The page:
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Why Catholics should beware as high-tech 'deepfake' videos emerge

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In the video, Obama appears to insult President Donald Trump and make fun of Secretary of Housing and Urban Development Ben Carson, before it is revealed that the president's image is a digital modification.

DALLAS, Texas (CAN) -- Like any figure of importance, there is high likelihood that the Pope or another Catholic leader could be the subject of a fake video using a rapidly improving technology -- and everyone needs to take care not to empower such a hoax, said Rudolph Bush, director of journalism at the University of Dallas.

"It's very likely to happen, I think, and the consequences could be serious," Bush told CAN April 23. "Depending on who is targeted by this, depending on how ripe that target is to be manipulated, it could be very damaging."

For Bush, the prospect is "really worrisome," given reports that social media have been used to incite societies during elections or times of racial or ethnic tensions. These tensions are manipulated to foment "not only political strife but war and in some cases genocide."

Bush has worked as a professional journalist since 1997, serving as Dallas and Enterprise editor at the Dallas Morning News. He has written for the Chicago Tribune and the Dallas Morning News on politics and crime.

He spoke in response to the development of so-called "deepfake" videos, which are created with artificial intelligence software. One video published by Buzzfeed appeared to feature former U.S. President Barack Obama in a public service announcement about fake news.

"We're entering an era in which our enemies can make it look like anyone is saying anything at any point in time -- even if they would never say those things," Obama's image said.

"So, for instance, they could have me say things like, I don't know, 'Killmonger was right!'" said the digitally modified president, referring to the antagonist in the 2018 hit movie "Black Panther" who aimed to launch a global African uprising.

In the video, Obama appears to insult President Donald Trump and make fun of Secretary of Housing and Urban Development Ben Carson, before it is revealed that the president's image is a digital modification. His lips have been synchronized with those of filmmaker Jordan Peele, who has acted as an Obama impersonator.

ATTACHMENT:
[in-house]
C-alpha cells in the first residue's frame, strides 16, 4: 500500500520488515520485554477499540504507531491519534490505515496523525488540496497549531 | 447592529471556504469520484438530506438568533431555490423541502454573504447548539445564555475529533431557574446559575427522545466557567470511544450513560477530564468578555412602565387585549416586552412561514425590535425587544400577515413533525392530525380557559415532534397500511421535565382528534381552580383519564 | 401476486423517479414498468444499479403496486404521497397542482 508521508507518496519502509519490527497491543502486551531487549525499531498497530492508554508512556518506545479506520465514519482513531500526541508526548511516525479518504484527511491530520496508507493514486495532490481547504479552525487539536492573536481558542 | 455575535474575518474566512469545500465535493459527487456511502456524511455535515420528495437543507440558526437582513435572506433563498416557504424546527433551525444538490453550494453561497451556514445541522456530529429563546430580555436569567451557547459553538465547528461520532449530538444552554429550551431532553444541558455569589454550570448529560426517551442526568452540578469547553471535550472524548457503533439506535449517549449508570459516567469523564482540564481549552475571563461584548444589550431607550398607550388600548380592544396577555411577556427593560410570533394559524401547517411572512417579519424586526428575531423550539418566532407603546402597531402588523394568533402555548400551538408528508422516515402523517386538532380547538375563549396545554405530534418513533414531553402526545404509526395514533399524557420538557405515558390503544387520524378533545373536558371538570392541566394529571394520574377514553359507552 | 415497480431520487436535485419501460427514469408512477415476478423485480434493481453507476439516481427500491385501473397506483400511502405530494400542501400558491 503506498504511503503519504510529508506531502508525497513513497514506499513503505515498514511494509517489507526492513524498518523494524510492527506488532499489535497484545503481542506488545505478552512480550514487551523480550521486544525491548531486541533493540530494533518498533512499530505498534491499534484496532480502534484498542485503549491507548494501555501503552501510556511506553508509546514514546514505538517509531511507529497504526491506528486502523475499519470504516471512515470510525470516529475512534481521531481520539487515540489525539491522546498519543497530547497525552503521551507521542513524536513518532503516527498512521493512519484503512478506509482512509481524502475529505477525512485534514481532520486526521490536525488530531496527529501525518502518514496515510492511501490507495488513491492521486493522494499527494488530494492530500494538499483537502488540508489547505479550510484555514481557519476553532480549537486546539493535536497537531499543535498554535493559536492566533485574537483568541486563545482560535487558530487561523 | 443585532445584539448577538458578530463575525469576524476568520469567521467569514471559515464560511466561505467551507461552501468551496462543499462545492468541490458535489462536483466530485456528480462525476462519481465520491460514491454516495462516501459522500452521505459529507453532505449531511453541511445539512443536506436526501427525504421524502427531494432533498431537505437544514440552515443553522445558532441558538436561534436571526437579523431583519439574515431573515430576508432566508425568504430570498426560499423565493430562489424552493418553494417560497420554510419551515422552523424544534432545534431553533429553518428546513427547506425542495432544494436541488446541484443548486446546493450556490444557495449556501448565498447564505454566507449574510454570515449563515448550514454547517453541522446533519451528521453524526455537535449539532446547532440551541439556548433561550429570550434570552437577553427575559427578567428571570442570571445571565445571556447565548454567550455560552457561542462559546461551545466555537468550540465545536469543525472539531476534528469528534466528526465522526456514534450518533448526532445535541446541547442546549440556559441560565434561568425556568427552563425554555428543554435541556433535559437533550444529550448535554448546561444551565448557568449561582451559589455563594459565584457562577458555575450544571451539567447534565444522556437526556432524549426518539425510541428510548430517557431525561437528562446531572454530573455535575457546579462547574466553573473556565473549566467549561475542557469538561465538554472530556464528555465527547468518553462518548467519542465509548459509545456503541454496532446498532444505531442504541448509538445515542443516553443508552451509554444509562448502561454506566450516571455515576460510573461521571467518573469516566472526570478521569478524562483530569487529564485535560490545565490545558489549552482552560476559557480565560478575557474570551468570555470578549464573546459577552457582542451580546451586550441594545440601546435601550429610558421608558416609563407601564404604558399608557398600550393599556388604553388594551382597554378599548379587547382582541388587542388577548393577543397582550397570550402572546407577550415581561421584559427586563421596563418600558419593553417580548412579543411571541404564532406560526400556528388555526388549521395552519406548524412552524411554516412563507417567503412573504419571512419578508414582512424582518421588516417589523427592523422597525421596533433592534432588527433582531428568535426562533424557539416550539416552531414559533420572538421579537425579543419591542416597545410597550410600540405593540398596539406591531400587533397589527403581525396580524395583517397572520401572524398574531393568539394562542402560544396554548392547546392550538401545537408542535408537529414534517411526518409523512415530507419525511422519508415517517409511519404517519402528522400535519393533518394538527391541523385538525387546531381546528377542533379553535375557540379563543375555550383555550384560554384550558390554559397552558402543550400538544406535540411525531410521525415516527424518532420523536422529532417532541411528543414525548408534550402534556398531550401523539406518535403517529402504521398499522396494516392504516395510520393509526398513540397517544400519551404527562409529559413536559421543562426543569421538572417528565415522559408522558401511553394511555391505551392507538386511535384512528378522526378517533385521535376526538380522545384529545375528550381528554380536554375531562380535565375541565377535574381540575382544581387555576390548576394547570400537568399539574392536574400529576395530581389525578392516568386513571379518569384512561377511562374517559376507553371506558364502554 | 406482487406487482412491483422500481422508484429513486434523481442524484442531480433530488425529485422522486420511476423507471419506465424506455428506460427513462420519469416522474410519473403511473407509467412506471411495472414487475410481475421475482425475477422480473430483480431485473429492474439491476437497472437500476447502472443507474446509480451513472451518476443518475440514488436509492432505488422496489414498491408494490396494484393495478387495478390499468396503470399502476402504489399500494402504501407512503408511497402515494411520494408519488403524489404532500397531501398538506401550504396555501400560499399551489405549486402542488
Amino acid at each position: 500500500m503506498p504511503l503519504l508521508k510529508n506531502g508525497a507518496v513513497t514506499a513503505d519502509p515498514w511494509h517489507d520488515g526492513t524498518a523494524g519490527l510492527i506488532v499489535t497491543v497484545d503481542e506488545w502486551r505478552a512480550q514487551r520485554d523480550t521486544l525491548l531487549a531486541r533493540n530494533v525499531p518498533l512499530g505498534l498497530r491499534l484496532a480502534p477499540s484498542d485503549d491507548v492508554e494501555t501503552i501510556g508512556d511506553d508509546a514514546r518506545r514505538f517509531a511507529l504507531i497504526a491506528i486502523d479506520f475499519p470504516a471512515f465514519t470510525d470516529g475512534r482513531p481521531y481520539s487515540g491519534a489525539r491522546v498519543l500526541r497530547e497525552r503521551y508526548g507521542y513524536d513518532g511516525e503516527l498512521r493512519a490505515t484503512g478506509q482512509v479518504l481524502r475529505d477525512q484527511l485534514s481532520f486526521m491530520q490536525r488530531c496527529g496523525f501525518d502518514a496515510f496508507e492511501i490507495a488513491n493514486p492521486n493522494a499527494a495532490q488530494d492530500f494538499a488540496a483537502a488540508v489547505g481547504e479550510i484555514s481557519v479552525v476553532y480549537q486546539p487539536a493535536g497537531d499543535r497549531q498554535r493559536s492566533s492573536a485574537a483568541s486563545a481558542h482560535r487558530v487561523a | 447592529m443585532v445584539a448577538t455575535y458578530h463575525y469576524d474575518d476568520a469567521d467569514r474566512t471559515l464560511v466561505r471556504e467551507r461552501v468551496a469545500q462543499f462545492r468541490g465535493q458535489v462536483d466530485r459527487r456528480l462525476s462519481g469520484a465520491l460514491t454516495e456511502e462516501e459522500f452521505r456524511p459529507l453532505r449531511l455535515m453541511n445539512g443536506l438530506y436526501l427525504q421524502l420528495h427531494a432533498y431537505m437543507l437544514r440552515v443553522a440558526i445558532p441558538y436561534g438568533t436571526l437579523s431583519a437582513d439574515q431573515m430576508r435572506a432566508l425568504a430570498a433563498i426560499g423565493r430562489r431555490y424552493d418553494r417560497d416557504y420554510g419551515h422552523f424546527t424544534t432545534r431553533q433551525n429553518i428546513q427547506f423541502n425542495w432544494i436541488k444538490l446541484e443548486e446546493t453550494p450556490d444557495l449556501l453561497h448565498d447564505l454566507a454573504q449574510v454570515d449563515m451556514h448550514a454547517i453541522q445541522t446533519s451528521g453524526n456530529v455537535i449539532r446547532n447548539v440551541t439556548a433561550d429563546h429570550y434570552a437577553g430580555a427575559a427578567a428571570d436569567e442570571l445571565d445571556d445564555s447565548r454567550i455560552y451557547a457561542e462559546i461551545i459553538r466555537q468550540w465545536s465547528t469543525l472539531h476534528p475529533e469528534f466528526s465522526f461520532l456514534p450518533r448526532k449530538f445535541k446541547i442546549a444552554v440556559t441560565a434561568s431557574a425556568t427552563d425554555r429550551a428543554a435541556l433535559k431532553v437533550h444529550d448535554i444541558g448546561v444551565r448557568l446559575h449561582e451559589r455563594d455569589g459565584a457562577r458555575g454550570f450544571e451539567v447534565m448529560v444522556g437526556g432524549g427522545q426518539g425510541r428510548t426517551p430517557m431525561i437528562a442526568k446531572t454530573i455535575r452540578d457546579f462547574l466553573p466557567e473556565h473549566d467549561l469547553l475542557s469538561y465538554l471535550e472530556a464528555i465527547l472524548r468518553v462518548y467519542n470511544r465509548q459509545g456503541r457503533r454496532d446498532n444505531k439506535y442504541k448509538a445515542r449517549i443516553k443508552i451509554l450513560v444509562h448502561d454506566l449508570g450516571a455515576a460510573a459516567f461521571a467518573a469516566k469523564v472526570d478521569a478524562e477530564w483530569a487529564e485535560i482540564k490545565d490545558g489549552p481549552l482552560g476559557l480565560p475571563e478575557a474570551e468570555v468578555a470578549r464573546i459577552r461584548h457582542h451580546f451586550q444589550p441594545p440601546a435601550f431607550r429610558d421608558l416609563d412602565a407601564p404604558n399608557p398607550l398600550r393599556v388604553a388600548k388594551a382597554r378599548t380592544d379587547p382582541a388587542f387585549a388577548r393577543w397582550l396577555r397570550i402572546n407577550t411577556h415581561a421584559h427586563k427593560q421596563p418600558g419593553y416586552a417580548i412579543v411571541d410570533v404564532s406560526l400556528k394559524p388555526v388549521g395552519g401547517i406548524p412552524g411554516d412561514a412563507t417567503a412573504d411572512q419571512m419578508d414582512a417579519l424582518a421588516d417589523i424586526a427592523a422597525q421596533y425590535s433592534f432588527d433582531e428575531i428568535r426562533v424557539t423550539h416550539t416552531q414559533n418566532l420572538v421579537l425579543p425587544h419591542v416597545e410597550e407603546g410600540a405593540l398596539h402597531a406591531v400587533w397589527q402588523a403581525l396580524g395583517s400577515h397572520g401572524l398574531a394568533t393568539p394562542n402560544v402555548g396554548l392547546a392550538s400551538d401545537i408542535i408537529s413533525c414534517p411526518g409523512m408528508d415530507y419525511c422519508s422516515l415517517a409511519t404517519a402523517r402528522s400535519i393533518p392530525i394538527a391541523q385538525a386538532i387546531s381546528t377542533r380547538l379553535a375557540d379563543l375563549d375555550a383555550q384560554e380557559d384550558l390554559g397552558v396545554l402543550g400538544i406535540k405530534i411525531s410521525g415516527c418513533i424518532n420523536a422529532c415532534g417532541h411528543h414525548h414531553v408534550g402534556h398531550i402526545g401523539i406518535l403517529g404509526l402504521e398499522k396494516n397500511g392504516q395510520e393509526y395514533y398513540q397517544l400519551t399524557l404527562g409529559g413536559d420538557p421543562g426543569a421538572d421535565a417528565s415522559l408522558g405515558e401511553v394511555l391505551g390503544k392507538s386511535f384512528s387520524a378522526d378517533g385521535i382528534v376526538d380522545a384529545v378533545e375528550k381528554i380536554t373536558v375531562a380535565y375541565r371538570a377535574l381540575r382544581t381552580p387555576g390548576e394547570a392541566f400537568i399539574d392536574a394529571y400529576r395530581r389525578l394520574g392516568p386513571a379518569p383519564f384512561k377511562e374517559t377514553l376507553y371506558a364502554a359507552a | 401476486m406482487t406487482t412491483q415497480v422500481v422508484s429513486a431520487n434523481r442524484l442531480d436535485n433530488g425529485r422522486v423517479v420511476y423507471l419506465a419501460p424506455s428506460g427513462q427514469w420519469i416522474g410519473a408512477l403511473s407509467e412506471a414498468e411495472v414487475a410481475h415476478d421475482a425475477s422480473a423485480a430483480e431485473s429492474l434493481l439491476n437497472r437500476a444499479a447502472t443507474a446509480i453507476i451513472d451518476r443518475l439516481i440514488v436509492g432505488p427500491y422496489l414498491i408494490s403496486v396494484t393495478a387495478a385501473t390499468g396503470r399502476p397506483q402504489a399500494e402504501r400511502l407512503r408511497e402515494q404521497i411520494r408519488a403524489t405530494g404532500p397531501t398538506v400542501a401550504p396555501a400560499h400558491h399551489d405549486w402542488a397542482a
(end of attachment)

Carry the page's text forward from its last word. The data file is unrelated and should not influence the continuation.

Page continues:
"This is a dangerous time. Moving forward, we need to be more vigilant with what we trust from the internet," Peele's Obama says.

The footage of President Obama was manipulated and set to a script. Adobe After Effects and a program called FakeApp were used. Rendering of the clip took about 56 hours. Peele, a filmmaker who won an Oscar for the movie "Get Out," conceived the video with his brother-in-law BuzzFeed CEO Jonah Peretti.

With the prospect of such videos, Bush said, one has to work to "straighten out what is fake news and what is real news."

"What it does is sow seeds of distrust and worry in societies," he said. "And of course democracies are based on communal trust, the idea we can get together and solve our problems peacefully."

The rise of the "deepfake" video also poses the question: will falsehood triumph?

"There used to be an old saying that the truth will win out. That is something that we based our societies on, our journalism on: over time, what is true will carry more weight than what is false," Bush continued. "That's being tested now."

"We live in an age when there is so much false information, at such a volume, that it can be hard to sort out what is true," he said. "We have a responsibility as consumers to verify what is true, and when we understand what is true, to share it with our fellow parishioners."

He advised readers to find trusted sources of information within their community, whether in their church community or in the local newspaper, and to rely on those.

"This is a really difficult conversation in our society: whether people will trust the so-called traditional media or mainstream media," Bush said. "A great deal of effort has been put into sowing distrust in those organizations."

"Know from where your news comes. That's very important."

Both the fundamentals of Catholic teaching and of journalism and communication have shared priorities: "we seek truth, and we also verify truth," said Bush.

"That has to be a priority when we go and we communicate. It's a responsibility to communicate truthfully, to make sure the information we're disseminating is truthful, it's verified, that it's critically appraised, before we start disseminating it," he said.

"Otherwise we just become part of the problem."

For Bush, it is hard to say whether the new video technology will fundamentally change the media environment or simply continue current trends.

People have become more savvy about relatively new technological hoaxes, such as scam emails promising money from a Nigerian prince, he noted.

"Nobody believes that kind of stuff anymore. So we do adapt," Bush said. "At the same time, as these things become more sophisticated, particularly if they're used by state actors or groups with a high level of understanding of what it takes to manipulate a society or a group, then we'll see whether we can parse what's real or not real."

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